The high cost of rebuilding combined with the complete destruction in certain areas has lead to long-time residents abandoning the Keys or fighting to remain and recreate their version of paradise. Some RV and trailer parks are now merely memories, with residents having no other option but to leave and find homes elsewhere (check out this USA Today article for more information, if you’re interested).
Considering recent events, I write this with absolute certainty that we are incredibly fortunate to not only visit but to become involved in the community around the Geiger Key area. We might occasionally play the part of tourists, trying a new restaurant, walking aimlessly in downtown Key West, and snapping photos of our surroundings, but we now have the chance to become actively engaged in a physical community, even if it is only temporarily. More to come on that in our next post – for this installment, we’ve only just arrived.
Amidst the rebuilding efforts, visitors and locals alike continue to find pockets where life goes on as usual and the destruction of the hurricane is already a thing of the past. Tourism is far and away the largest industry throughout the Keys, so getting visitors here to spend money is the top priority. While people might think of only Key West when we mention the Florida Keys, the island chain is actually made up of hundreds of smaller land masses covering roughly 100 linear land miles from Key Largo (probably made more famous by the Beach Boys in the chorus of their 1989 pop song) to Key West, with another 70 miles by sea to the uninhabited Dry Tortugas.
While we’ve spent most of our time on Geiger Key (ten miles east of Key West) and Key West proper, we’ve visited a few other islands on past trips and during our recent journey. Key Largo is arguably the most touristy island, at least a close second to Key West, because it’s the closest to the Florida mainland and fastest to reach by car. We’re certainly not experts on the area, but I’ve heard from multiple people that the real feel of the Keys doesn’t start until you reach Tavernier or Islamorada, with more “authentic” Keys restaurants, bars, Mom and Pop stores, and an increasingly laid-back attitude.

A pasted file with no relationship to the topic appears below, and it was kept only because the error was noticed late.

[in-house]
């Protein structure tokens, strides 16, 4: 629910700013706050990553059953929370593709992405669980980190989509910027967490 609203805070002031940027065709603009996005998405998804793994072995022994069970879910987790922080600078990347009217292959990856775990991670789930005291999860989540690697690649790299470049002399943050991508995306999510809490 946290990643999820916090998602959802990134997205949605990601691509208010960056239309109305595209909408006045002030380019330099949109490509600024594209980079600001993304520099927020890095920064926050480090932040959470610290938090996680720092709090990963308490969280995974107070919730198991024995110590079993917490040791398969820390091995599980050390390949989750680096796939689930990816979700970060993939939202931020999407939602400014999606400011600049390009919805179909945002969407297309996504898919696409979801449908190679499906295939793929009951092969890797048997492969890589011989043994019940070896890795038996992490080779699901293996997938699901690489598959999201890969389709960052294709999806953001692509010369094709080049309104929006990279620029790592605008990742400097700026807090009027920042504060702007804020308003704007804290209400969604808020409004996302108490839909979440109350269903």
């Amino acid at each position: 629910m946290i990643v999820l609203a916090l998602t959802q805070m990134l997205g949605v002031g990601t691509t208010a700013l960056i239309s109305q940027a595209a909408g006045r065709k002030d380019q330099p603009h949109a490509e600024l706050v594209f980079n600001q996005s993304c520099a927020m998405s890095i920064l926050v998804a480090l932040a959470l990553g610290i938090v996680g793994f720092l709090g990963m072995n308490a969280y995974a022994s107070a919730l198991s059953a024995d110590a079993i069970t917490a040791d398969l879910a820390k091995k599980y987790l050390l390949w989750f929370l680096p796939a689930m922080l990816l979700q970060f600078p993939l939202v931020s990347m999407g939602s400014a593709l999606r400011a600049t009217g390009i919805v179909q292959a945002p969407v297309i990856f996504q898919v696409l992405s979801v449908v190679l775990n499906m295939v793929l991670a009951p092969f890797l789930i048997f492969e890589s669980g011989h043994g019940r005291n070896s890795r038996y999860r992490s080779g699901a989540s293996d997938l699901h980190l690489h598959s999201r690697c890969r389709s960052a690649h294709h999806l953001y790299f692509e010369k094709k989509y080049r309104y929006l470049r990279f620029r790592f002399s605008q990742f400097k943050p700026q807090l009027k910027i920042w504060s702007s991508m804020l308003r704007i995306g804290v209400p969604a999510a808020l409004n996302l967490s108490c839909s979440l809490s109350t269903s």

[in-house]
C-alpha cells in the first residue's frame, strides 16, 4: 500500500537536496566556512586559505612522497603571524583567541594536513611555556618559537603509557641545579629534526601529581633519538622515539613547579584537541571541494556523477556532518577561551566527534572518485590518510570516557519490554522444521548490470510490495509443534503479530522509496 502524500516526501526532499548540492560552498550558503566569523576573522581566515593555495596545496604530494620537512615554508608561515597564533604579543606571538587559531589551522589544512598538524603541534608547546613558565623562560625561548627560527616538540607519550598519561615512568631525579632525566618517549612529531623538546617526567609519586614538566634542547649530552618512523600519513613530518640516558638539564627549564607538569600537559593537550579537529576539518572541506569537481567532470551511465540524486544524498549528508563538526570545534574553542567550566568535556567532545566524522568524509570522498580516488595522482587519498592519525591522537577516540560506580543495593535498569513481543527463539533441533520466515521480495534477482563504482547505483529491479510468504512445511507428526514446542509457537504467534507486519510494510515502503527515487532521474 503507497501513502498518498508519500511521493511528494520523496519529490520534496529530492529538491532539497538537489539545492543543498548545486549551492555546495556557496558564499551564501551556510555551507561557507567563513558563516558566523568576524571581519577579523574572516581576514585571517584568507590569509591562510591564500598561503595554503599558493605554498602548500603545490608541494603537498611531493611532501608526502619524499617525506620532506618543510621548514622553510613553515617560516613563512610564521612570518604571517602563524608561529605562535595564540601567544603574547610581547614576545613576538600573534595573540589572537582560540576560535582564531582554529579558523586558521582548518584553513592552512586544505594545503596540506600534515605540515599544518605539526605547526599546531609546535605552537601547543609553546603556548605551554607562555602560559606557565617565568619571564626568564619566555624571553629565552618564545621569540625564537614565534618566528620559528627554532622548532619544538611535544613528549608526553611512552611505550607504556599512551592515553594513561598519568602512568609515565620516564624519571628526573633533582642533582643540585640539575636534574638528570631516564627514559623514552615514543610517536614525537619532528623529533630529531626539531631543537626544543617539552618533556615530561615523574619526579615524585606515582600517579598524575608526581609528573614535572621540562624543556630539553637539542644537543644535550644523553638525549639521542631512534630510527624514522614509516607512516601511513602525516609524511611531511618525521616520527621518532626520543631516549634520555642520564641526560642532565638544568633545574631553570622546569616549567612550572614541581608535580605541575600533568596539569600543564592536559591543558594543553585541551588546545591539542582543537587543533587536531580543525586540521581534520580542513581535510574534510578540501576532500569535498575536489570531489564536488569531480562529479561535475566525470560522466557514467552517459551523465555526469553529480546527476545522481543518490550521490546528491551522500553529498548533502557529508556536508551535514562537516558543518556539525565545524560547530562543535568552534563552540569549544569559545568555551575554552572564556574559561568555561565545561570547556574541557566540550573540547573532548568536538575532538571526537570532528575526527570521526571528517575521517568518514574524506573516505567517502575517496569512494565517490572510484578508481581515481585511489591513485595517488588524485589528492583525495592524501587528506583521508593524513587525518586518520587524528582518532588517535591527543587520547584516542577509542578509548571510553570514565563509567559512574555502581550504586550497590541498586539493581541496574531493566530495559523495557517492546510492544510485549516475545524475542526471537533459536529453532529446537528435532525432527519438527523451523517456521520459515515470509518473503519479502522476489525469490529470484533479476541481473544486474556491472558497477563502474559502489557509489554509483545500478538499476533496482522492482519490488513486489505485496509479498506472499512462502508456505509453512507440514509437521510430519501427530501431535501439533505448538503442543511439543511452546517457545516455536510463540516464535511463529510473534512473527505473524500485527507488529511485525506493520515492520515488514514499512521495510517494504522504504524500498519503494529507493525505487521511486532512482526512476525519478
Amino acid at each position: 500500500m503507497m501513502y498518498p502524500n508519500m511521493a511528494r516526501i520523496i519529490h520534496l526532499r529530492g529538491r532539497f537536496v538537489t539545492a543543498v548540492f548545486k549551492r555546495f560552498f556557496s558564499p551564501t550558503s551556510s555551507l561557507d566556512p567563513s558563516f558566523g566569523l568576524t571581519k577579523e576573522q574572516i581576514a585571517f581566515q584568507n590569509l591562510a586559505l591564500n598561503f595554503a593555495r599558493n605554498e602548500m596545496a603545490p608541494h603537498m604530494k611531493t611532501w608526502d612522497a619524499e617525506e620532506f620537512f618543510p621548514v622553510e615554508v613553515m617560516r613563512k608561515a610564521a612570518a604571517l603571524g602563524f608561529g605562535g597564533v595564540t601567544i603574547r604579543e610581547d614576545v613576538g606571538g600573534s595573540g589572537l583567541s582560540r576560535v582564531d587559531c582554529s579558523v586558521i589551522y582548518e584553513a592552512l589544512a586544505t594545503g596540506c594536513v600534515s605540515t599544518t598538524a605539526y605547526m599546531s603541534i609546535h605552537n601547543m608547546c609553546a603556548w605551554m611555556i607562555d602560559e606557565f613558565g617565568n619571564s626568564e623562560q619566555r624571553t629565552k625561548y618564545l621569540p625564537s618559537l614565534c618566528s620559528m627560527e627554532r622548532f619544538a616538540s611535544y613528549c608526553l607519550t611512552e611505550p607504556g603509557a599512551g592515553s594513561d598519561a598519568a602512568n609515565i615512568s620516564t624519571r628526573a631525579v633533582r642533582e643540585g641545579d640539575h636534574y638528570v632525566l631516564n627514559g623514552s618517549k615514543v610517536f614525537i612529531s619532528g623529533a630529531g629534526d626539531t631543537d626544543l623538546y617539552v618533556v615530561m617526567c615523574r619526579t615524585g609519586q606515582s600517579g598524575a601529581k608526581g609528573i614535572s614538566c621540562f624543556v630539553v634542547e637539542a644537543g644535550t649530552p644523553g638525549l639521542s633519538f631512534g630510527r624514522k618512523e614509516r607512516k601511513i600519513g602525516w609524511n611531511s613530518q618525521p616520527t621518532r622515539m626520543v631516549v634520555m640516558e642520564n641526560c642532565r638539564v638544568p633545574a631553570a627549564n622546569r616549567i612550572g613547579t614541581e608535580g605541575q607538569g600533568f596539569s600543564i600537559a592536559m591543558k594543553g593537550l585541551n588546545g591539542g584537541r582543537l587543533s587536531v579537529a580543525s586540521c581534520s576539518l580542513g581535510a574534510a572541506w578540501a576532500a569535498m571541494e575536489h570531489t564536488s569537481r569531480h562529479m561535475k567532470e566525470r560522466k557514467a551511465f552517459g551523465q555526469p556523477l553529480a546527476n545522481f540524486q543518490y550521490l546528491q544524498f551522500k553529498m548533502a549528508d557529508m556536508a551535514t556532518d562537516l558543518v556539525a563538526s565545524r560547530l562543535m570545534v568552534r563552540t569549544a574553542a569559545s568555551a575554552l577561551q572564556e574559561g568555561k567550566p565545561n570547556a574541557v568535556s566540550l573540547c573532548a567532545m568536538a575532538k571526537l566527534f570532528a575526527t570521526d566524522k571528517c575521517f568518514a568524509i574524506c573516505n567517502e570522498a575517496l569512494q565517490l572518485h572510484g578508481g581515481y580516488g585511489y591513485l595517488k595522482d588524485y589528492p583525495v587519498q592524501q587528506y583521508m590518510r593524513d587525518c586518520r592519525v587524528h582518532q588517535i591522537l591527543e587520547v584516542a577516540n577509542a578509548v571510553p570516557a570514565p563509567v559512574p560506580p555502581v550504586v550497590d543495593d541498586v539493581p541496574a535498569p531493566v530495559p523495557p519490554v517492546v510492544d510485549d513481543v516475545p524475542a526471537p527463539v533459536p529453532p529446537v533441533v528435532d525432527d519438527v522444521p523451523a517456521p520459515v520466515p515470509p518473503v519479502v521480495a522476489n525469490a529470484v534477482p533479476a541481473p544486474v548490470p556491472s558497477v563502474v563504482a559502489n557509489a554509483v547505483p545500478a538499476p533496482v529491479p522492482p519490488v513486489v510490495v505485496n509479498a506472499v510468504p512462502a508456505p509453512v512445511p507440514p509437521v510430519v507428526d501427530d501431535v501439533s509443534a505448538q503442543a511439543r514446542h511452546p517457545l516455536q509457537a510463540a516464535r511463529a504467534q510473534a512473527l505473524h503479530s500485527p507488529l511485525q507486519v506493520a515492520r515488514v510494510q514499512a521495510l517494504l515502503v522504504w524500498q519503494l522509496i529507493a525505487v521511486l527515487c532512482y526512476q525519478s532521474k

As we drove the RV across US 1, we decided to stop just before the Seven Mile Bridge outside of Marathon. We pulled into the Sunset Grille based on a recommendation and because we didn’t think we’d have any issues getting in and out with the RV (and we didn’t). As you’d find with many Keys restaurants, Sunset Grille offers plenty of open air seating overlooking the water and a traditional thatched roof tiki hut. We splurged on a purchased meal and a couple of drinks as we stretched our legs (yes, we sometimes stand at a bar or tall table to eat, especially after too much sitting elsewhere) and began to enjoy our island surroundings. If you’re looking for a place to pull over and grab a bite as you drive the Overseas Highway, check out Sunset Grille for a good mix of tourists and locals alike, not to mention a great view of the ocean.